Holmes’ lawyer, Terry Ekl, now says five other women have come forward with complaints about illegal searches at the LaSalle County jail. Ekl says every part of Holmes’ strip search was illegal—he says state law permits strip searches only of persons suspected of having weapons or drugs and that they can only be done by officers of the same sex.
Watch video of the arrest and jailhouse search below. The search begins around the 3:00 mark.
Now, a separate lawsuit against the Skokie Police Department in Illinois was filed by a Chicago woman, Cassandra Feuerstein, alleging the use of excessive force after her DUI arrest. Surveillance video shows the 110-pound woman talking to an officer off-screen, then walking out of the cell, followed by two cops, and about 30 seconds later being thrown head first toward a concrete bench in her cell, causing bleeding. Feuerstein’s lawyer says she required reconstructive surgery and a titanium plate in her cheek. Cops claimed she wasn’t looking into the camera during processing and tried to charge her with resisting arrest. The state’s attorney dropped those charges and Feuerstein copped a guilty plea to the DUI.
Her attorney says she’s suing because charges weren’t pressed against the officers involved. Watch a short clip of the surveillance video with Feuerstein's attorney narrating here, or the raw surveillance video, which includes an angle showing her allegedly resisting while having her photo taken, below. Feuerstein walks out of the cell about 1:20 in:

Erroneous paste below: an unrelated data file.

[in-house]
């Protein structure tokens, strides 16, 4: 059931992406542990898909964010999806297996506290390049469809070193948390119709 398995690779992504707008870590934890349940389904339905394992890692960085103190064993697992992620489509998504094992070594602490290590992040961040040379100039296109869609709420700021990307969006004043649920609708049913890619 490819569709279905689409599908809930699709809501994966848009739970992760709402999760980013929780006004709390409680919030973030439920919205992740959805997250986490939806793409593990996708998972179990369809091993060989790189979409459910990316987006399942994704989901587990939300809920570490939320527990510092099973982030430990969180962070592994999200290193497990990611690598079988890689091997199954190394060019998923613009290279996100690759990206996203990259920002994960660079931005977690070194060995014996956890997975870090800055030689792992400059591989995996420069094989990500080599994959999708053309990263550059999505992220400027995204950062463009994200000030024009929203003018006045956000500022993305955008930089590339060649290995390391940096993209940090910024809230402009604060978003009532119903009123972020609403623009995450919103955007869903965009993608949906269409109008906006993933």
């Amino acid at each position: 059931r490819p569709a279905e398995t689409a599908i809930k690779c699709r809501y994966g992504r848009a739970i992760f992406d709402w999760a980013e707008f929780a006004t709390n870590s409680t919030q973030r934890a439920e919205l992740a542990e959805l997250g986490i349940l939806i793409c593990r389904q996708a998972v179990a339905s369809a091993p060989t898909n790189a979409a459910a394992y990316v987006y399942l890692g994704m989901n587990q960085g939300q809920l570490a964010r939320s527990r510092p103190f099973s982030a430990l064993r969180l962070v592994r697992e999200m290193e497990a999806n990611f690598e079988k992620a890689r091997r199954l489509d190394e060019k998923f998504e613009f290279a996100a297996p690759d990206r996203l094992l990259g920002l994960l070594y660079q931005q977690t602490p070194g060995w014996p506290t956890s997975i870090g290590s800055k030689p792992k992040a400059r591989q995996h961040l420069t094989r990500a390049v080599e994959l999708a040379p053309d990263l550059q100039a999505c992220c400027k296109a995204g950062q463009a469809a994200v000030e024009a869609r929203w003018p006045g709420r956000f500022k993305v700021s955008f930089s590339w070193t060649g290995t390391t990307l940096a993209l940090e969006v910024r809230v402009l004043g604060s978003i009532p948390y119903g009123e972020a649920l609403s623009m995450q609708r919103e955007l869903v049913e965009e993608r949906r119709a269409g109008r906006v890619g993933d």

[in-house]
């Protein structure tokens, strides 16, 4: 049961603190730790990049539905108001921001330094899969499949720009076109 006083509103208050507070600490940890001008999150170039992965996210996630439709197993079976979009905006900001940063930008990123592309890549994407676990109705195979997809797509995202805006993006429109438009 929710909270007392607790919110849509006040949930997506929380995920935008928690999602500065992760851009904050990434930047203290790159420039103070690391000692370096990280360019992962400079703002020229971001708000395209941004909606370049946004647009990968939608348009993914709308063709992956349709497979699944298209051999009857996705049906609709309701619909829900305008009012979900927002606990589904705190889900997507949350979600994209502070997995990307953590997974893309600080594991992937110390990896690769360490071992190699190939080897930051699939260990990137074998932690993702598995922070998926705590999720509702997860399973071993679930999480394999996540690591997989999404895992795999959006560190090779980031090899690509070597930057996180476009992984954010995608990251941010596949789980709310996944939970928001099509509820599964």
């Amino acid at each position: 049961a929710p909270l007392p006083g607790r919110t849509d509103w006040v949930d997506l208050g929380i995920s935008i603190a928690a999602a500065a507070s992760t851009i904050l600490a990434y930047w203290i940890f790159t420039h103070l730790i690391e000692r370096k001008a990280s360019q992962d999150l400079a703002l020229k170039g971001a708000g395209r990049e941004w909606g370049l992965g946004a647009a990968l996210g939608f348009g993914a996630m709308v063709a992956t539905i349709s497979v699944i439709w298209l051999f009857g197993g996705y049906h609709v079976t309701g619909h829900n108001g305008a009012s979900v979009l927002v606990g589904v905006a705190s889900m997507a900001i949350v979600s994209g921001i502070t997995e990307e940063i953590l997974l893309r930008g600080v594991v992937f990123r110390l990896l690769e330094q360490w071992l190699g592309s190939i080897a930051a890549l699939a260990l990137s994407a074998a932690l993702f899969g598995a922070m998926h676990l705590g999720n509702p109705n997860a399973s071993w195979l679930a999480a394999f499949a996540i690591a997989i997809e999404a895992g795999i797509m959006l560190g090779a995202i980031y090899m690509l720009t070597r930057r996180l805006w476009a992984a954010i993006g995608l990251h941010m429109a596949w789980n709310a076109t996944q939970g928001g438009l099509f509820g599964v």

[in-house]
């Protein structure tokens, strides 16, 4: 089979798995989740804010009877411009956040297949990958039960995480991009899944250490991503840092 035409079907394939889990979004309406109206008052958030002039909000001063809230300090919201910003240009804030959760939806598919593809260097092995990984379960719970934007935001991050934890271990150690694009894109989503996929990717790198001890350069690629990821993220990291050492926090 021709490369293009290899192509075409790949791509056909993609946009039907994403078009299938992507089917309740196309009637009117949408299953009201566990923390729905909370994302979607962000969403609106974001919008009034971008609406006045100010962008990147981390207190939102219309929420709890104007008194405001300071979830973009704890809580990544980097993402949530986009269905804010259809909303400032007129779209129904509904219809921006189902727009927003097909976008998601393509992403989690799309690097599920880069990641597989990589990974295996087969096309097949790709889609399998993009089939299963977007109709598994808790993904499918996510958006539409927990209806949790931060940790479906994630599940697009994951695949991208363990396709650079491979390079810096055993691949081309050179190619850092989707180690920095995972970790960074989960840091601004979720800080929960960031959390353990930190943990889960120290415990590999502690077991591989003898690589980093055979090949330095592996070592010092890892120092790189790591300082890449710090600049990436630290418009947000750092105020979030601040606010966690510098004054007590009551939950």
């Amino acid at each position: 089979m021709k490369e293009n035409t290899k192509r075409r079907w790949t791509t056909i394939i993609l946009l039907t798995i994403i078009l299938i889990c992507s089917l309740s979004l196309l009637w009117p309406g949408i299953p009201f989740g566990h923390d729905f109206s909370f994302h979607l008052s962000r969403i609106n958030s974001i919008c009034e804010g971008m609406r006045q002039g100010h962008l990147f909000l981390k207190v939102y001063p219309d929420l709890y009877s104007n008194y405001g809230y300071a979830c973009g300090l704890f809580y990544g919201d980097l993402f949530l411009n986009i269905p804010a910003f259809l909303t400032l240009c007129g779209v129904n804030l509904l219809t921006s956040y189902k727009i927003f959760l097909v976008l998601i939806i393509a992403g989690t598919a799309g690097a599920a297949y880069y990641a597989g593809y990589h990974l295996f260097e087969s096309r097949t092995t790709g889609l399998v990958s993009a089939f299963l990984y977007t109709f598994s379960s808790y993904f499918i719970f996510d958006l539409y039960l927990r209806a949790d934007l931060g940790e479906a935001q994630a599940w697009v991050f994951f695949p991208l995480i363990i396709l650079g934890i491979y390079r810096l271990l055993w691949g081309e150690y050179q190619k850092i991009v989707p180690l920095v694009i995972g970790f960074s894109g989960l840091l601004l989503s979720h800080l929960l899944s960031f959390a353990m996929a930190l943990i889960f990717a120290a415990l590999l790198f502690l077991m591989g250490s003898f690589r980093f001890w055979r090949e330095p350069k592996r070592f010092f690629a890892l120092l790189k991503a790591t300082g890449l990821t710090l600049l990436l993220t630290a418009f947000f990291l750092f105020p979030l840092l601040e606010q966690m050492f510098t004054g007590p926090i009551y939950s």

WE are in a POLICE STATE. This country is a failure and the powers that be are only able to force other to do what they want because now people see them for what they are.
Isolated incidences of police violence are to be expected, these don't move us into a police state. But incidences that seem to be increasing in regularity, and increasingly are tolerated by the police superiors and the public body the agency serves, does indicate that the police are overstepping their directives, which will only get worse without reform. Leading to a police state mentality, which several areas of our nation are moving into as we speak.
Omg, did anyone notice that huge pool of blood she lost in this needless display of force? She's scarred and face damaged for life now! All for a DUI?
Hey, don't screw with the law, they have no constraints. Seems the only safety concerns are for themselves. Just follow the orders, you Lemmon, or is it Sheeple?
Yeah, and I also noticed the violence of the throw by the officer of this woman into the concrete ledge that led to that pool and his apathy thereafter. If this wasn't a uniformed officer that did this, who has no power or right to do that, he would be serving hard time and getting personally sued for this assault.
As it is, he continues to work, without any sort of admonishment from his superiors. The bald guy and others who came to her aid must be commended for their actions, but will likely just face repercussions if they testify against their fellow officer in the civil proceedings.